Do chronically depressed individuals exhibit a hostile-submissive interpersonal style and what is the process of change in Cognitive Behavioural Analysis system of psychotherapy?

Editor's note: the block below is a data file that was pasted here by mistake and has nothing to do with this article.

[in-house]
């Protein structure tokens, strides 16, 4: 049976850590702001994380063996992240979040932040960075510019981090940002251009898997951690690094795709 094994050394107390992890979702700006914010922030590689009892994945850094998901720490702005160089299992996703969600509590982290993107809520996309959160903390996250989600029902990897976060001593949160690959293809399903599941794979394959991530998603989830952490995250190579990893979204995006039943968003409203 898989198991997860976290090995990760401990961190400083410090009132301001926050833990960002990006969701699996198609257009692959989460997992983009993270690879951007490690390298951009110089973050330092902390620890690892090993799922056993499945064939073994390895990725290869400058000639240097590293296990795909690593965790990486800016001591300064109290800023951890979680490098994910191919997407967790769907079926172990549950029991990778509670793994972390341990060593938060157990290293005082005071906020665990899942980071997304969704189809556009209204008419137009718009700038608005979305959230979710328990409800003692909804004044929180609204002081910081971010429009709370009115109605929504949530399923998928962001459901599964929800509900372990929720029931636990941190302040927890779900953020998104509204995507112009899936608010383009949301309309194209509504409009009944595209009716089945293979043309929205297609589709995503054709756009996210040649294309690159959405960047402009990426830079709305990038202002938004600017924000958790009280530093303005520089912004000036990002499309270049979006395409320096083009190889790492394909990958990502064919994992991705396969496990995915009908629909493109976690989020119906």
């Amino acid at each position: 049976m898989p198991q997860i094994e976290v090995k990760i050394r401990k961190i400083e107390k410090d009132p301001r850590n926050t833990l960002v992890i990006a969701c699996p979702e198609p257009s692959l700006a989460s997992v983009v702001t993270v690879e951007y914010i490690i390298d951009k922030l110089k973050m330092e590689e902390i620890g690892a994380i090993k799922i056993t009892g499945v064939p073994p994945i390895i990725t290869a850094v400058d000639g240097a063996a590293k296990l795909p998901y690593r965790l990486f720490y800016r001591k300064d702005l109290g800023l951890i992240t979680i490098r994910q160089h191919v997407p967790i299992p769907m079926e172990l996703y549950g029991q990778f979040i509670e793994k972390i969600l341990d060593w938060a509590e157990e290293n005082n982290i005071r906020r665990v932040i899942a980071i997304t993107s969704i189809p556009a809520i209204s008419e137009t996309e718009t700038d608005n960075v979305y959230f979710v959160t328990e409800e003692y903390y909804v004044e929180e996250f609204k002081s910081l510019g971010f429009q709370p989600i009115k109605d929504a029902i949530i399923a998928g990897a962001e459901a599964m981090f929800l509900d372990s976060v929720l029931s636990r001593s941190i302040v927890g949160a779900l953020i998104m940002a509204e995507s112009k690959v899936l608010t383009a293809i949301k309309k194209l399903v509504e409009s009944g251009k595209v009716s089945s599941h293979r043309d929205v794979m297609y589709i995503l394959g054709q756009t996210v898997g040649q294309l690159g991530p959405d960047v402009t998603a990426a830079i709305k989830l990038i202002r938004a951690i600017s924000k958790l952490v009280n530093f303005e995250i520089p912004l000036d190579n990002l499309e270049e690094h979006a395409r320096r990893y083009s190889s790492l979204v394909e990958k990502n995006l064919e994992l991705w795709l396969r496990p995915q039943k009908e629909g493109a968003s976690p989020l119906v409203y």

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Cognitive Behavioural Analysis System of Psychotherapy (CBASP) has been developed to treat individuals suffering from chronic depression. There is a growing evidence base to suggest that CBASP is effective for these individuals. Given these findings, it is important to understand the process of change during CBASP and how it is affected by the components of the therapy. Purpose: A systematic review and meta analysis aimed to establish whether there is evidence for one of the theoretical foundations of CBASP; that a hostile-submissive interpersonal style is associated with major depressive disorder, and in particular with chronic forms of depression, as suggested by McCullough (2000). An empirical study then aimed to investigate whether the components of CBASP are associated with symptom change for chronically depressed individuals during therapy. It also sought to examine whether individuals experienced change differently in CBASP if it was delivered without using Disciplined Personal Involvement (DPI) by the therapist. The aim of this research was to investigate the process of change within the context of CBASP for individuals receiving the therapy, and to evaluate the usefulness of a multilevel modelling approach to analysing singe-case data. Methods: The literature was systematically searched for research reporting a relationship between depression and interpersonal hostility and/or submissiveness and a meta-analysis conducted to test the strength of this relationship. An empirical study presents analyses of two datasets. The first is a multilevel modelling analysis of data from a CBASP case series, seeking to determine what role the components of CBASP have in symptom change during therapy. A single-case, multiple baseline study then examined the process of symptom change during CBASP. This study included individuals experiencing chronic depression, who completed a series of baseline observations followed by up to 20 sessions of CBASP over a six-month period. Participants were assigned to either receive manualised CBASP, or a form of CBASP without the interpersonal focus. The latter study employed mixed models to evaluate change in individuals in CBASP, and sought to evaluate this novel approach to single-case analysis. Results. The meta analytic review provided preliminary support for McCullough’s (2000) hypothesis that chronically depressed individuals tend to present as more hostile and submissive than individuals with first-episode MDD. Findings from the empirical study suggest that acquisition learning in relation to the situational analysis exercise in CBASP is associated with symptom change but not learning in relation to the interpersonal discrimination exercise. Findings from the single-case analysis, however, provided limited evidence that CBASP without the interpersonal focus is associated with less change over the first few sessions of therapy than CBASP. Multilevel modeling analysis of single cases appeared to provide a useful approach to evaluating within-individual change in therapy, compared with traditional methods such as clinically significant change indices. Discussion: The findings of this thesis provide preliminary evidence for components of McCullough’s (2000) CBASP model. The review’s results pointed to a need for more methodologically sound studies to further investigate the role of interpersonal style in the aetiology and maintenance of chronic depression. Analyses in the empirical study appeared to support the use of Situational Analysis in bringing about symptom change in therapy, but findings were mixed in relation to the interpersonal components of CBASP. The use of a small-N design with multiple baselines allowed for a preliminary analysis of the role of DPI, but incomplete data limited this analysis to the first half of therapy.